Customer support and after-sales service were considered very important and were the top criteria when purchasing a new mobile device, followed closely by brand image, according to a survey of 2,500 smartphone and tablet users from the top five smartphone regions globally, including the United States, Germany, Brazil, India and China.
The survey, conducted by smartphone customer care specialist B2X Care Solutions, found more than half of respondents own a smartphone or tablet that’s less than one year old, and Americans tend to be the most satisfied with their repair process while Brazilians are the least satisfied.
In America and China, most consumers wait less than 24 hours to have their smartphone repaired while in Brazil, India and Germany it takes almost 8 days for the same repair.
Raul Sfat, vice president at B2X, told eWEEK that the most surprising finding from the study was that the addiction and dependence on devices is even stronger in the emerging countries than in the United States.
“We were also surprised that the brand image was more important than technical features in these countries, making the devices a real status symbol in society,” he said.
The survey found the most common device repairs globally include software malfunctions, broken phone screens and faulty phone batteries, while the top customer support problems include transferring data to a new device, setting up email and connections, and understanding new features.
The survey also offered a regional breakdown of smartphone behavior, revealing 98 percent of Americans between the ages of 16-29 sleep with their smartphones and 13 percent wouldn’t give up their smartphone for a week even if they were paid $500.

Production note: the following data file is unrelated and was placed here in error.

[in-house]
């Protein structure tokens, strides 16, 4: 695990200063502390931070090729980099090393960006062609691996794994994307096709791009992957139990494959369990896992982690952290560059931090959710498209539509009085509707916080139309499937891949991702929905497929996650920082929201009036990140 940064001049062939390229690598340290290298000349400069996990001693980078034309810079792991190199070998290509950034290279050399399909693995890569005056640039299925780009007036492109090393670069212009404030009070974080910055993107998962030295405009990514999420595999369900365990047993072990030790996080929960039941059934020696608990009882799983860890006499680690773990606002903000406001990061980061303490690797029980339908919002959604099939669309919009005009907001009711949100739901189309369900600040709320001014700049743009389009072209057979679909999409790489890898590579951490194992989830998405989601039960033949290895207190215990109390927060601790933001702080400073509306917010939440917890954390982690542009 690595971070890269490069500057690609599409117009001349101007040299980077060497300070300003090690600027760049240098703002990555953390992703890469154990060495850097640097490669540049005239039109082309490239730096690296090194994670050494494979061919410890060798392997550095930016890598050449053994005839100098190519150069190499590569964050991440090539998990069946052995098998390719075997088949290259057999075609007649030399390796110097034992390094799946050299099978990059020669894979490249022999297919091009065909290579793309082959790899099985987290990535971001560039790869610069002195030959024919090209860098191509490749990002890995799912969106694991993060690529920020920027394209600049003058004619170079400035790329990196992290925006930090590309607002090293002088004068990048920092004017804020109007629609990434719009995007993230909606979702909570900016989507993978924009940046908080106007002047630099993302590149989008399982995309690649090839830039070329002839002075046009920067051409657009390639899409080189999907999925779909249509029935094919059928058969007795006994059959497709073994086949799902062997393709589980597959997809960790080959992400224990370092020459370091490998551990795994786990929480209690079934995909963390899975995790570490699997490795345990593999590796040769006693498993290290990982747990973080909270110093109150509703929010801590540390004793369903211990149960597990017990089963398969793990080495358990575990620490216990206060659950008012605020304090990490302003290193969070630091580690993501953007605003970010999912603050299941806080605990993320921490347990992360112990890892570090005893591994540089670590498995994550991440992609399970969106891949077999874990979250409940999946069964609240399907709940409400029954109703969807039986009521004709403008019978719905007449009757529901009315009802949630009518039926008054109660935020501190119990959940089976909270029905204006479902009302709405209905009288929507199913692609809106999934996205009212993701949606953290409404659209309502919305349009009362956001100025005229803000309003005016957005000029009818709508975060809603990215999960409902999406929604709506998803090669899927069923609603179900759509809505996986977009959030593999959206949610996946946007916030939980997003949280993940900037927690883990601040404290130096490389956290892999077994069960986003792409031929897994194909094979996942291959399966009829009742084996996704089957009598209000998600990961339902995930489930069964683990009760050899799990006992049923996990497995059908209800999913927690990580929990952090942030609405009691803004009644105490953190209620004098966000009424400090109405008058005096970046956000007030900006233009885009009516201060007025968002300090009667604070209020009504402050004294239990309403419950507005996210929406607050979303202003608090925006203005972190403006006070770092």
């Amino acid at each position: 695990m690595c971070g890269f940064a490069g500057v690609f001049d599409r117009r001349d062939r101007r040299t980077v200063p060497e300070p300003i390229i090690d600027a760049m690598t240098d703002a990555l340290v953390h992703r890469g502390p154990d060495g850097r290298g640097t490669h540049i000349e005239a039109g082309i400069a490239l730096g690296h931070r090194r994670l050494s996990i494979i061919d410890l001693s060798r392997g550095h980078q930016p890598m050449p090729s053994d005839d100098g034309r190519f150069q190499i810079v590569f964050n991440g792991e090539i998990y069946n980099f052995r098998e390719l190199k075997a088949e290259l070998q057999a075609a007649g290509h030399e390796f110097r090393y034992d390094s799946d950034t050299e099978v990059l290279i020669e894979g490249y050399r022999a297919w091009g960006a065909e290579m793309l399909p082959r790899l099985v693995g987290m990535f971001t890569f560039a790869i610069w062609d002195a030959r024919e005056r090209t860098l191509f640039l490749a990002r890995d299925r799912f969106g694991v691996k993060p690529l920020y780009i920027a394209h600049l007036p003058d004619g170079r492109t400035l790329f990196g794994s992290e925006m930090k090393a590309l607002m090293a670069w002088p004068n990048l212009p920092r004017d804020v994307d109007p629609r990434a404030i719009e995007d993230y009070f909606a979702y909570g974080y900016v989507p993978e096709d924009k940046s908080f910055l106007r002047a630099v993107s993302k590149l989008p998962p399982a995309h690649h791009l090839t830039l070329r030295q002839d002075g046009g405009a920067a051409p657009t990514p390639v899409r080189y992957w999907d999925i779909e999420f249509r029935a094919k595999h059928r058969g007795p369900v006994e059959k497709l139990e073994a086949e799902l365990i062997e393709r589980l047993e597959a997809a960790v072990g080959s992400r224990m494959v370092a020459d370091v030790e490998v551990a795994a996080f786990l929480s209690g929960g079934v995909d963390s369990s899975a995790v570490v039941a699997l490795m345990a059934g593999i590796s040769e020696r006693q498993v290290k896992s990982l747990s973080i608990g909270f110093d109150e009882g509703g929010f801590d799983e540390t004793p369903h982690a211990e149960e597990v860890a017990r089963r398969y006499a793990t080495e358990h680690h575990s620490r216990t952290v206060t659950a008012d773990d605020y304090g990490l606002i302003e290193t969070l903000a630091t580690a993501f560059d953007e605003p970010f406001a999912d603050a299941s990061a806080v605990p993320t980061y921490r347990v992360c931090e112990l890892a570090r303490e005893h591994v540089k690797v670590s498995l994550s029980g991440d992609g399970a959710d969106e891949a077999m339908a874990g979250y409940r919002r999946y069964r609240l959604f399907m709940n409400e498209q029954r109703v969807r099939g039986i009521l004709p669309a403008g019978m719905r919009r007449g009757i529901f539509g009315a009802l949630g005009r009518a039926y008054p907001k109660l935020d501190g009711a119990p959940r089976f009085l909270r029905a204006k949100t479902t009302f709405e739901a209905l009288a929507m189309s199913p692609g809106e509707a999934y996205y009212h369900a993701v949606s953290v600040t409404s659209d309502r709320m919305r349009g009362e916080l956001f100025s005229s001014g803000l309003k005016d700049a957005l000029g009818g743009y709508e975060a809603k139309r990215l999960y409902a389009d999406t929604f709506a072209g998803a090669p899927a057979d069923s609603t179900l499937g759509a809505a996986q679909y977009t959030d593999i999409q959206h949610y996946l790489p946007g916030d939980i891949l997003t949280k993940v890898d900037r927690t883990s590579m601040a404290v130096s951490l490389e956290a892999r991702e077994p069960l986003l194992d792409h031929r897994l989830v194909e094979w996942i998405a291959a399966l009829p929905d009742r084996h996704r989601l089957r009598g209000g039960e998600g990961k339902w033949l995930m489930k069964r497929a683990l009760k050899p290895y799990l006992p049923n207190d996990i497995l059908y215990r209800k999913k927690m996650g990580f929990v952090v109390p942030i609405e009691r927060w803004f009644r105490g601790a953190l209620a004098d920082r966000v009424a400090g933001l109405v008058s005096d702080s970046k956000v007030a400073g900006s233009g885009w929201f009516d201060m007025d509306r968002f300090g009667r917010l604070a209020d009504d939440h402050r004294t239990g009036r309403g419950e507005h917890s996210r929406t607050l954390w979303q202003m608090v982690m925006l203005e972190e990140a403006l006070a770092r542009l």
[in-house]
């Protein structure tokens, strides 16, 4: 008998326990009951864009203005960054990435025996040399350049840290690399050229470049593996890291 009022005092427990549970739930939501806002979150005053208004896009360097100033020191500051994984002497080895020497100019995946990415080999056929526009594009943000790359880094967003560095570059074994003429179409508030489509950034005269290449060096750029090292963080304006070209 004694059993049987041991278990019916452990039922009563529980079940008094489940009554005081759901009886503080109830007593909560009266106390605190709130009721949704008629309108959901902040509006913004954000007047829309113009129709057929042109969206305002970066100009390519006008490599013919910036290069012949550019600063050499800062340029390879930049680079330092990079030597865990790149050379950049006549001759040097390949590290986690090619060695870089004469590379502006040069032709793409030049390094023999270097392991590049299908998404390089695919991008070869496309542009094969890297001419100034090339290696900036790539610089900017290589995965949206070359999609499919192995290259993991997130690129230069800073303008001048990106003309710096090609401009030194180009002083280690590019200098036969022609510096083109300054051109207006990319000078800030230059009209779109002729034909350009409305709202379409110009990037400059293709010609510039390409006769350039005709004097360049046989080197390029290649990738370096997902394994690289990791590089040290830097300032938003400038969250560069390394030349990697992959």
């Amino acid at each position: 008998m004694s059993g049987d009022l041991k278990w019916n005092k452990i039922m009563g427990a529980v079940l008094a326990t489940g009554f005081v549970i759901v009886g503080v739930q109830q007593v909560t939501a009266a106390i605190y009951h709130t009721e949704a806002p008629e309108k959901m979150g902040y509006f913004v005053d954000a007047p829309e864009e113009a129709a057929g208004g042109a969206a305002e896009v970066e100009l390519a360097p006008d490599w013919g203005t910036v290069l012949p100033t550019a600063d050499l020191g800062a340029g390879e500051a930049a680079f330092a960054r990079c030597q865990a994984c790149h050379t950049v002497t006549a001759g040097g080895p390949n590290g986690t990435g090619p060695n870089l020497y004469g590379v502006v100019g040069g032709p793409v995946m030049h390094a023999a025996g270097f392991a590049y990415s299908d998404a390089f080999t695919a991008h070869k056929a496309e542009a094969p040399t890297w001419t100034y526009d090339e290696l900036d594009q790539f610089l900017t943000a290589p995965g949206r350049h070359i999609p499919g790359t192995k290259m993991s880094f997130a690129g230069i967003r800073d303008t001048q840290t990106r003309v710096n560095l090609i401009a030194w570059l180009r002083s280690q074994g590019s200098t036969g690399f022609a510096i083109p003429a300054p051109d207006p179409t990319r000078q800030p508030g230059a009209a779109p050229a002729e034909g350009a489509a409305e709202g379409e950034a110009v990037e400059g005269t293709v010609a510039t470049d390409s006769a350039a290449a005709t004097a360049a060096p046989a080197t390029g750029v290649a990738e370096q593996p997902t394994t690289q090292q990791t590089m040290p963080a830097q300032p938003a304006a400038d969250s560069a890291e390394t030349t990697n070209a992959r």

Sadly, one in seven Americans said they would instead give up their best friend for a week before giving up their smartphone, and one in six Brazilians would give up their spouse for a week before their smartphone.
The Chinese spend the most money on smartphones, with more than 75 percent of respondents spending more than $250 when purchasing a device and 80 percent own two or more smartphones, which they tend to replace after less than a year.
Even though Germans are the least addicted to their smartphones, 58 percent still keep their phones on their body or within reach at all times during the day and 84 percent said they want the most technically advanced model when purchasing a new device.
“The addiction behavior is somewhat alarming when you think about how the future could develop,” Sfat said. “Will people still meet or communicate face to face? Will we even need or bother to go into a store to buy something? Will all communication be done via electronic device? Because information has become instantaneous, people are more knowledgeable than in the past. Nowadays the consumer is often much better informed than a sales agent in a store when buying something.”
The survey, which polled a sample set of smartphone users from 16 to 65 years old who personally owned their devices, included 518 respondents from the United States, 535 from Germany, 507 from India, 515 from China and 503 from Brazil.